Līga Kļaviņa - Glorfindel

Glorfindel, by Līga Kļaviņa

Asfaloth was the trusted white Elven horse of Glorfindel.[1]


One of the Elven horses, Asfaloth was naturally faster than even the steeds of the Nazgûl. When Glorfindel finds Aragorn and the Hobbits on their way from Weathertop to Rivendell, he carries Frodo Baggins across the Bruinen. Glorfindel comments that "my horse will not let any rider fall that I command him to bear." Asfaloth obeys verbal commands from his master, racing off when Glorfindel tells him to, even though his rider Frodo doesn't give him any signal to run. After the Nazgûl attempt to cross the Ford of Bruinen and drown in its floodwaters, Asfaloth stands guard over the fallen Frodo until his friends can reach him.[1]


In Sindarin, Asfaloth means "Sunlit foam," from ast ("sunlight") and faloth ("foam").[2]

Behind the ScenesEdit

In one of letters for J. R. R. Tolkien, he reveals that Glorfindel doesn't use bridle and bit when riding Asfaloth. Instead, he would have an "ornamental headstall, carrying a plume, and with the straps studded with jewels and small bells". As promised, he later changed the bridle and bit to headstall.[3]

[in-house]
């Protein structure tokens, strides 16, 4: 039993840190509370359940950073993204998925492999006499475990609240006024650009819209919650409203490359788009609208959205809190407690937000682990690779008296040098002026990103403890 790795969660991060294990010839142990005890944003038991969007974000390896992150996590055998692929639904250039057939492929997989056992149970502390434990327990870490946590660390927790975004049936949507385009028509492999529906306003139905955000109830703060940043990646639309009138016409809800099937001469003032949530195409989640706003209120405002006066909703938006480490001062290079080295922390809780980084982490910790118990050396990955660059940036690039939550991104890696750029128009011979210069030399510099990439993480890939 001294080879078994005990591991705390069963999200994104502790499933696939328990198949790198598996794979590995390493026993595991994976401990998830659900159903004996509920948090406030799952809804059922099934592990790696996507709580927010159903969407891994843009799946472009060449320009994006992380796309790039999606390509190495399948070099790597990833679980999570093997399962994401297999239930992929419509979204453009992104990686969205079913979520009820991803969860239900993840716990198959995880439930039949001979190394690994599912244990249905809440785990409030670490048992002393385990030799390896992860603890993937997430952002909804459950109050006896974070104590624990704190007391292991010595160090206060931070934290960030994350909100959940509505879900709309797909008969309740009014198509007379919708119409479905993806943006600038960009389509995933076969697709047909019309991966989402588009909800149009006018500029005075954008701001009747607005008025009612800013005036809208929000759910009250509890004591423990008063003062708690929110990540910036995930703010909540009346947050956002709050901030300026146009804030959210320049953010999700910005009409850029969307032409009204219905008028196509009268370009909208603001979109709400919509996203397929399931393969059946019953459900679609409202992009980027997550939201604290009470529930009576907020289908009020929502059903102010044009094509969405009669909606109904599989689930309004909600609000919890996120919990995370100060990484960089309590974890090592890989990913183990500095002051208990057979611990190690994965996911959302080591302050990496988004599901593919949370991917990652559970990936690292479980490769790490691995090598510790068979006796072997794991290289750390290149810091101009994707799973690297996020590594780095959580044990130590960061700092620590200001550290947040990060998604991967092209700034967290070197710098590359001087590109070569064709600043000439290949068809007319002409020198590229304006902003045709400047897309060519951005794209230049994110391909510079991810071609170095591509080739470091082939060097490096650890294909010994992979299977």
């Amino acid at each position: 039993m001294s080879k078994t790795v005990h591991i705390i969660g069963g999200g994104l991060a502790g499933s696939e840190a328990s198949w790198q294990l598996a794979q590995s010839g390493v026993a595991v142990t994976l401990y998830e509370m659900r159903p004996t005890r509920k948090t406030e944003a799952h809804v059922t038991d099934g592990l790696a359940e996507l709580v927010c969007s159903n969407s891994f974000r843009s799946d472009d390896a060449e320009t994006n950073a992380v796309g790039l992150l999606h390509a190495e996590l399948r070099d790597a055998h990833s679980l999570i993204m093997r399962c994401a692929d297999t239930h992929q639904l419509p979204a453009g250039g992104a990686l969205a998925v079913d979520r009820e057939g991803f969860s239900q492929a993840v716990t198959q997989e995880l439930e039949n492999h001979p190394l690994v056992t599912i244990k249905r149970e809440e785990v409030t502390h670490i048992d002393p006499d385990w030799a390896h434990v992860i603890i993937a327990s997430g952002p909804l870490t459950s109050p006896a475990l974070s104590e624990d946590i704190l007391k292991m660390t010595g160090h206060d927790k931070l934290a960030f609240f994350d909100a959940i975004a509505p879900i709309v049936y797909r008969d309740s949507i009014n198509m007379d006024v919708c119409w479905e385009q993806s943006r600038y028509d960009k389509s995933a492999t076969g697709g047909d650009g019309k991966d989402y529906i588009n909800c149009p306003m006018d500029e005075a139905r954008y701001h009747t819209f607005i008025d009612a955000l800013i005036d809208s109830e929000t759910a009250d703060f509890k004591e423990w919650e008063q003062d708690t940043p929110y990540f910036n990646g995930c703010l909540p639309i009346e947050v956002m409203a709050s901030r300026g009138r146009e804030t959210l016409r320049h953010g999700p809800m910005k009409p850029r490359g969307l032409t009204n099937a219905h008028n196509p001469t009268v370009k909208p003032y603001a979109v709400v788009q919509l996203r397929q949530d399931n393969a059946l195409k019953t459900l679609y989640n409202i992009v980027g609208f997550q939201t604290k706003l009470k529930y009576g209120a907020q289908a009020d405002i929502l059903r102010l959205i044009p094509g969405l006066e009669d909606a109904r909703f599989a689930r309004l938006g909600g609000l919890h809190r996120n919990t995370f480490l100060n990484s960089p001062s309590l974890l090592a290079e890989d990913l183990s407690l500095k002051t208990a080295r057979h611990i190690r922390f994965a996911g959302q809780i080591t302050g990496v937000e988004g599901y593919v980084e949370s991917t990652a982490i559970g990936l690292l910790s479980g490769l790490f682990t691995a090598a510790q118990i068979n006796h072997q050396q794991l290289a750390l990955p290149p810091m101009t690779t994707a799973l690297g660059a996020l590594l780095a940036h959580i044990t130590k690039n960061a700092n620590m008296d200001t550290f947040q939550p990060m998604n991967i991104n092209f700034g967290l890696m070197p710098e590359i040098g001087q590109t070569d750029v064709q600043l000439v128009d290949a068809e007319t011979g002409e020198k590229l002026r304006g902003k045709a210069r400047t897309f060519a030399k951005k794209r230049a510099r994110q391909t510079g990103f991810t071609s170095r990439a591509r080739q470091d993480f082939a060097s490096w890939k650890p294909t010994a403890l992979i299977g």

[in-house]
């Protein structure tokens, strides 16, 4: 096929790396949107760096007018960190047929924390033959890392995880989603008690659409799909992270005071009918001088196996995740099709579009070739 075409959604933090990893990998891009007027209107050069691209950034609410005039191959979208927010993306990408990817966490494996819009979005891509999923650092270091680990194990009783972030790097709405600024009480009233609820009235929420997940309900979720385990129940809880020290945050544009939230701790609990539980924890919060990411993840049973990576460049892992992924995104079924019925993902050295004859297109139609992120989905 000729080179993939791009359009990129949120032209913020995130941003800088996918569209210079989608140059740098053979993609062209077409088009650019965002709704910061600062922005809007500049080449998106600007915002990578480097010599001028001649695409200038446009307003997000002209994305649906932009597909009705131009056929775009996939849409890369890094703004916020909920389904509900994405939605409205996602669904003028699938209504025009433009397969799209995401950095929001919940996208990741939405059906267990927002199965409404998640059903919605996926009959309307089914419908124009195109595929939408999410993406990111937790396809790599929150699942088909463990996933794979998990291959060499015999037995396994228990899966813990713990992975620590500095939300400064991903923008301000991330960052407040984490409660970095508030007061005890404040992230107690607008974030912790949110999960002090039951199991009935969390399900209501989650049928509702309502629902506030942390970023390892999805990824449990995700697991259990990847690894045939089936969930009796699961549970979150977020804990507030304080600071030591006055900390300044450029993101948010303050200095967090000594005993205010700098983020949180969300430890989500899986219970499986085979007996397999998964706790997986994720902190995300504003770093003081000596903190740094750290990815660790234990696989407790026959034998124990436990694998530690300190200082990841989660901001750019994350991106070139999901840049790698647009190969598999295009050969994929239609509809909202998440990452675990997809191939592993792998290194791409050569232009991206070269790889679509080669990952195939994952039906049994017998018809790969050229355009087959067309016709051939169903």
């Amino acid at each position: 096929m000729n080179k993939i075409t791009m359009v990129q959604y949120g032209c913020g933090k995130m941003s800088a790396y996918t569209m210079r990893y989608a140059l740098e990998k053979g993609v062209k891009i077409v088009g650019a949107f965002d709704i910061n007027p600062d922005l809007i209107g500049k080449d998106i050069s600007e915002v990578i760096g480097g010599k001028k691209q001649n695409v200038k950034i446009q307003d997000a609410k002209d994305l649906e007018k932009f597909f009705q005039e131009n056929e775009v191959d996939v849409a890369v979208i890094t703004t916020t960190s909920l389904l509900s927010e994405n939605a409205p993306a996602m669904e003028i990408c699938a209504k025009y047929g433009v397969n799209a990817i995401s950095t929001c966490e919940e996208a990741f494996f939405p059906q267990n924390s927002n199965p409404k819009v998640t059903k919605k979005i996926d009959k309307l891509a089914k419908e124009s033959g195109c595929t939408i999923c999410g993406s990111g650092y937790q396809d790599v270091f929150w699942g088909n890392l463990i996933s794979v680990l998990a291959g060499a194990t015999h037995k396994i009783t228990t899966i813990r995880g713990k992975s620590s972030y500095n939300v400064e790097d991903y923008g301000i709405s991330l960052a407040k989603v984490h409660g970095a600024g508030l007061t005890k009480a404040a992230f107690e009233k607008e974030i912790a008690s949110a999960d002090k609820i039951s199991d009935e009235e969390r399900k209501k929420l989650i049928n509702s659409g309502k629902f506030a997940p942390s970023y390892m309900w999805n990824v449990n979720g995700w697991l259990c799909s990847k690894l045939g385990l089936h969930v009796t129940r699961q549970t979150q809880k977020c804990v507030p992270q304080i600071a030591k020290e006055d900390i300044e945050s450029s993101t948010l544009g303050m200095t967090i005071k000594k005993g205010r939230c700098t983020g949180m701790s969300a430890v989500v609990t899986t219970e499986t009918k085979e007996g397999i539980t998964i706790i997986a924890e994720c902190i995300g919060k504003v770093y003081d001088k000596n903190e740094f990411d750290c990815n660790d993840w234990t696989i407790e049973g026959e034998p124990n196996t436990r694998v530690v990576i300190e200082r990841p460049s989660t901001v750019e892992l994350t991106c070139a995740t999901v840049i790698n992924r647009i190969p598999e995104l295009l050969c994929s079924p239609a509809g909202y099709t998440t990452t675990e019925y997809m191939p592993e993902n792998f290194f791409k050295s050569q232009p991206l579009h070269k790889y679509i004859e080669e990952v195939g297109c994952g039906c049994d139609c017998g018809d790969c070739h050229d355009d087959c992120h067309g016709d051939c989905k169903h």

Portrayal in adaptationsEdit

The Lord of the Rings film trilogyEdit


Asfaloth in the trading card game

In Peter Jackson's The Fellowship of the Ring, Arwen (taking Glorfindel's place) rides a white horse named Asfaloth. Later in Arwen's vision of Eldarion, she rides a white horse, possibly Asfaloth.

Three white Andalusians were used: Florian, the hero horse; Hero, used for high speed chases; and Odie, which was used for scenes in which Arwen was unhorsed.

Ralph BakshiEdit

In Ralph Bakshi's version of Lord of the Rings, Glorfindel doesn't appear - instead it was Legolas, but he was shown mounted on a white horse similar to that of Asfaloth.[4]

Video gamesEdit

Elves stands against Angmar forces during The Rise of the Witch-King

Glorfindel rides Asfaloth to battle


  1. 1.0 1.1 The Lord of the Rings, The Fellowship of the Ring, Book One, Chapter XII: "Flight to the Ford"
  2. Parma Eldalamberon, Words, Phrases and Passages in Various Tongues in The Lord of the Rings by J.R.R. Tolkien
  3. The Letters of J. R. R. Tolkien, 211 To Rhona Beare
  4. The Lord of the Rings (1978 film)